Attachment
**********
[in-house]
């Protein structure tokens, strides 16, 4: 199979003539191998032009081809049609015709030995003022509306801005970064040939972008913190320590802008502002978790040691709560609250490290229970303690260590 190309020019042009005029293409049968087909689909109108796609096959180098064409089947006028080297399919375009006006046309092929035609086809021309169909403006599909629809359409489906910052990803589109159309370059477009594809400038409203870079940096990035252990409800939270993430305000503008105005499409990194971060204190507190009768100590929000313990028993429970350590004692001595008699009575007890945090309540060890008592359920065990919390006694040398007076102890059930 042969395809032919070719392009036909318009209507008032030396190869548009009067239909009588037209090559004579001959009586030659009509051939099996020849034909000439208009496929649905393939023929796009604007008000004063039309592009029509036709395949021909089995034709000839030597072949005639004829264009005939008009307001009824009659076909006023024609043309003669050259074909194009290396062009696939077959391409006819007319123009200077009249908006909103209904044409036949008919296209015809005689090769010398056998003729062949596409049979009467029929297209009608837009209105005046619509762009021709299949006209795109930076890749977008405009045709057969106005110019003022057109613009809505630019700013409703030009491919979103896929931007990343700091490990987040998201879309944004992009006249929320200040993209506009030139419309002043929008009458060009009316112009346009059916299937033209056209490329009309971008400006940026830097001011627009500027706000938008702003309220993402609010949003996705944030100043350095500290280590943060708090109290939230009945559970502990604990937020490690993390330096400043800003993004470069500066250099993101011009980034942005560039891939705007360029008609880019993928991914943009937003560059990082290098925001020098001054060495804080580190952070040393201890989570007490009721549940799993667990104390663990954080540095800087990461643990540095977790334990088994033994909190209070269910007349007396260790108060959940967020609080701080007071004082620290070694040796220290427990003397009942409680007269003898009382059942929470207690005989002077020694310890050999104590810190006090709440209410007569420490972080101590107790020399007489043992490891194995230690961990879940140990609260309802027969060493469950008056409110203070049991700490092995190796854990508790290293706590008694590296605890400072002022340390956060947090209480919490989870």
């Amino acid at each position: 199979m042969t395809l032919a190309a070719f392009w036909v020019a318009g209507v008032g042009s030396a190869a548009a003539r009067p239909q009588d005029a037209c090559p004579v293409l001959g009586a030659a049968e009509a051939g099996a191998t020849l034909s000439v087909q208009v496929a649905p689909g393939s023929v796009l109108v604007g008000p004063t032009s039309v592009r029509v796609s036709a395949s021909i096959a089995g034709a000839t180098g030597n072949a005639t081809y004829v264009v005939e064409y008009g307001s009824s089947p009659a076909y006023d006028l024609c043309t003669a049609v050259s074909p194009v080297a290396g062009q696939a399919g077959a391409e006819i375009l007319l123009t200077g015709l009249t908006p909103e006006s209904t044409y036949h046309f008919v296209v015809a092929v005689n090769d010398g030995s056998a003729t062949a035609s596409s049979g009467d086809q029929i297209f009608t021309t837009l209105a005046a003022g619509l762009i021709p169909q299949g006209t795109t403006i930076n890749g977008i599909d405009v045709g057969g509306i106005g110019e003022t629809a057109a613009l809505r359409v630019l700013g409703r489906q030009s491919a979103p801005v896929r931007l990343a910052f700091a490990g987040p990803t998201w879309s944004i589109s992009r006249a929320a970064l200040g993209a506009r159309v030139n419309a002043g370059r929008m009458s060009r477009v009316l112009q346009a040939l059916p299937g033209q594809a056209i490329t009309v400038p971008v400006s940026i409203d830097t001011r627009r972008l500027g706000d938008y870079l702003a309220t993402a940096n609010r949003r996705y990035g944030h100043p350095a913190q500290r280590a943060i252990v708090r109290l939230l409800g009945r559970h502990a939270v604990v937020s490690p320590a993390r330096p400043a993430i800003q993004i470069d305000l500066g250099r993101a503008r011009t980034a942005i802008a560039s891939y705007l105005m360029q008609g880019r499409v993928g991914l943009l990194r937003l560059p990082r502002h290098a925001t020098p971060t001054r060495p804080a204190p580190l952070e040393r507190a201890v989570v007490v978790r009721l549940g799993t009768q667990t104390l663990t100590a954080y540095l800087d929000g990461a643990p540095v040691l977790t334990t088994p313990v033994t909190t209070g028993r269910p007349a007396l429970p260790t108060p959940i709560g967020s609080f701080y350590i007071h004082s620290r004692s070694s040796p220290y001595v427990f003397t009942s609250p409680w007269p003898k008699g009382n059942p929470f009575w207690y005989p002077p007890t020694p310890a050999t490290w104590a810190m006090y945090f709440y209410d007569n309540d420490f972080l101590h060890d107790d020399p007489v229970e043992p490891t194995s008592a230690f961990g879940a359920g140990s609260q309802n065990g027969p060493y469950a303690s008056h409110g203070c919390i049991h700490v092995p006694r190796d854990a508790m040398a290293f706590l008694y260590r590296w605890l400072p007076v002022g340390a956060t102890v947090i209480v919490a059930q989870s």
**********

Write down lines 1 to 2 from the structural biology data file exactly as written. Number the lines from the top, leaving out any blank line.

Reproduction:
[in-house]
């Protein structure tokens, strides 16, 4: 199979003539191998032009081809049609015709030995003022509306801005970064040939972008913190320590802008502002978790040691709560609250490290229970303690260590 190309020019042009005029293409049968087909689909109108796609096959180098064409089947006028080297399919375009006006046309092929035609086809021309169909403006599909629809359409489906910052990803589109159309370059477009594809400038409203870079940096990035252990409800939270993430305000503008105005499409990194971060204190507190009768100590929000313990028993429970350590004692001595008699009575007890945090309540060890008592359920065990919390006694040398007076102890059930 042969395809032919070719392009036909318009209507008032030396190869548009009067239909009588037209090559004579001959009586030659009509051939099996020849034909000439208009496929649905393939023929796009604007008000004063039309592009029509036709395949021909089995034709000839030597072949005639004829264009005939008009307001009824009659076909006023024609043309003669050259074909194009290396062009696939077959391409006819007319123009200077009249908006909103209904044409036949008919296209015809005689090769010398056998003729062949596409049979009467029929297209009608837009209105005046619509762009021709299949006209795109930076890749977008405009045709057969106005110019003022057109613009809505630019700013409703030009491919979103896929931007990343700091490990987040998201879309944004992009006249929320200040993209506009030139419309002043929008009458060009009316112009346009059916299937033209056209490329009309971008400006940026830097001011627009500027706000938008702003309220993402609010949003996705944030100043350095500290280590943060708090109290939230009945559970502990604990937020490690993390330096400043800003993004470069500066250099993101011009980034942005560039891939705007360029008609880019993928991914943009937003560059990082290098925001020098001054060495804080580190952070040393201890989570007490009721549940799993667990104390663990954080540095800087990461643990540095977790334990088994033994909190209070269910007349007396260790108060959940967020609080701080007071004082620290070694040796220290427990003397009942409680007269003898009382059942929470207690005989002077020694310890050999104590810190006090709440209410007569420490972080101590107790020399007489043992490891194995230690961990879940140990609260309802027969060493469950008056409110203070049991700490092995190796854990508790290293706590008694590296605890400072002022340390956060947090209480919490989870």